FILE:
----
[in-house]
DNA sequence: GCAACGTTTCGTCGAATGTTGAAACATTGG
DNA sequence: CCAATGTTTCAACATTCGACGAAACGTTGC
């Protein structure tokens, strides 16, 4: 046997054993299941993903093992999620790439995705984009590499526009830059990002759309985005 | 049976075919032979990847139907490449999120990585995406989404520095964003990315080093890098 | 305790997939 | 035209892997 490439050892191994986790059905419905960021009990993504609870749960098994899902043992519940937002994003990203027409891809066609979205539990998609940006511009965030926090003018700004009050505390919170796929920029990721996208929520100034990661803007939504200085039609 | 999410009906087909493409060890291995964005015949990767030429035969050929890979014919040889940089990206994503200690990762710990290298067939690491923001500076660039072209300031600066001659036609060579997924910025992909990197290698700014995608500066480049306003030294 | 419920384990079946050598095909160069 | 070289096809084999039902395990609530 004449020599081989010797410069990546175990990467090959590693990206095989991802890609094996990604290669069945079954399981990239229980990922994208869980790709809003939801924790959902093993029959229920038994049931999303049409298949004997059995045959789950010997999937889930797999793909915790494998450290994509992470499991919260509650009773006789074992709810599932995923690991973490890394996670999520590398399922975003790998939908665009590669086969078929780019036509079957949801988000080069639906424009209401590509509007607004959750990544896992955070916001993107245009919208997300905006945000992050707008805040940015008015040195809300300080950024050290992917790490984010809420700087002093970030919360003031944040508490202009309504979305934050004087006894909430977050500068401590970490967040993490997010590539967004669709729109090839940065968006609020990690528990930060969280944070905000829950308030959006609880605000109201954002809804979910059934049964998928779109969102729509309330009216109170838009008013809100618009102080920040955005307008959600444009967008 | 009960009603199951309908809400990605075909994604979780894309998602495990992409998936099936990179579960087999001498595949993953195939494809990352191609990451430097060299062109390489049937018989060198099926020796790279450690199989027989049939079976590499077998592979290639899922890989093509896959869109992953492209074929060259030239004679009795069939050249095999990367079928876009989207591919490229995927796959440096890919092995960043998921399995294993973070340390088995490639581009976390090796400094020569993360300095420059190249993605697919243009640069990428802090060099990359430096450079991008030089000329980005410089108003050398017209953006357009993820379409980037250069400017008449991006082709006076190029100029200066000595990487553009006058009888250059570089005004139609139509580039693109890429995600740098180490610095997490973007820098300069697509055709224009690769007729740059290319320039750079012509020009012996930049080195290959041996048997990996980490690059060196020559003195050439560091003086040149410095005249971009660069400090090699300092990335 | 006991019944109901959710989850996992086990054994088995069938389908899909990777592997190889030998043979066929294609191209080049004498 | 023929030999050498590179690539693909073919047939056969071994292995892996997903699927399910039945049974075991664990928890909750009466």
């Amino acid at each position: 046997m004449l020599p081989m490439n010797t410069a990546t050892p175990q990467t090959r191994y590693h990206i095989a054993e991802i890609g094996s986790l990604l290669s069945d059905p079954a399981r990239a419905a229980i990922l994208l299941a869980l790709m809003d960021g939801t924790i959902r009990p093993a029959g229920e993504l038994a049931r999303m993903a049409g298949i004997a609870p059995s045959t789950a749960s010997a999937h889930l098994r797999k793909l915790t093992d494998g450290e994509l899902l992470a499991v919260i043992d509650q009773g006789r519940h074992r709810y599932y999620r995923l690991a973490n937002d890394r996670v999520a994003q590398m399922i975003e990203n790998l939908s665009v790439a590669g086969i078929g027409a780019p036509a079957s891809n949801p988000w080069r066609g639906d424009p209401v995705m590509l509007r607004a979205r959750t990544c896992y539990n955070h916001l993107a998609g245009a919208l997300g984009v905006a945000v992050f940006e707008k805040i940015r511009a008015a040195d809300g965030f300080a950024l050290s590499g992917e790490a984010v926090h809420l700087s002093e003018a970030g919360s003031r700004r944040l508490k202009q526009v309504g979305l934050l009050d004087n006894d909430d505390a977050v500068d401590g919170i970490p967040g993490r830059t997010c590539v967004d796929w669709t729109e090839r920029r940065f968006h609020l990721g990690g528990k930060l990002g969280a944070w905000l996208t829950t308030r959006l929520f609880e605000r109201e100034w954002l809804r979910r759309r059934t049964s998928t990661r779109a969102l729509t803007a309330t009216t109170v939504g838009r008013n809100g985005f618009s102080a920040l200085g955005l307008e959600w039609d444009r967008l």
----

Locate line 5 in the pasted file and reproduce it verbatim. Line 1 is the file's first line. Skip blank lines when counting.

């Amino acid at each position: 046997m004449l020599p081989m490439n010797t410069a990546t050892p175990q990467t090959r191994y590693h990206i095989a054993e991802i890609g094996s986790l990604l290669s069945d059905p079954a399981r990239a419905a229980i990922l994208l299941a869980l790709m809003d960021g939801t924790i959902r009990p093993a029959g229920e993504l038994a049931r999303m993903a049409g298949i004997a609870p059995s045959t789950a749960s010997a999937h889930l098994r797999k793909l915790t093992d494998g450290e994509l899902l992470a499991v919260i043992d509650q009773g006789r519940h074992r709810y599932y999620r995923l690991a973490n937002d890394r996670v999520a994003q590398m399922i975003e990203n790998l939908s665009v790439a590669g086969i078929g027409a780019p036509a079957s891809n949801p988000w080069r066609g639906d424009p209401v995705m590509l509007r607004a979205r959750t990544c896992y539990n955070h916001l993107a998609g245009a919208l997300g984009v905006a945000v992050f940006e707008k805040i940015r511009a008015a040195d809300g965030f300080a950024l050290s590499g992917e790490a984010v926090h809420l700087s002093e003018a970030g919360s003031r700004r944040l508490k202009q526009v309504g979305l934050l009050d004087n006894d909430d505390a977050v500068d401590g919170i970490p967040g993490r830059t997010c590539v967004d796929w669709t729109e090839r920029r940065f968006h609020l990721g990690g528990k930060l990002g969280a944070w905000l996208t829950t308030r959006l929520f609880e605000r109201e100034w954002l809804r979910r759309r059934t049964s998928t990661r779109a969102l729509t803007a309330t009216t109170v939504g838009r008013n809100g985005f618009s102080a920040l200085g955005l307008e959600w039609d444009r967008l």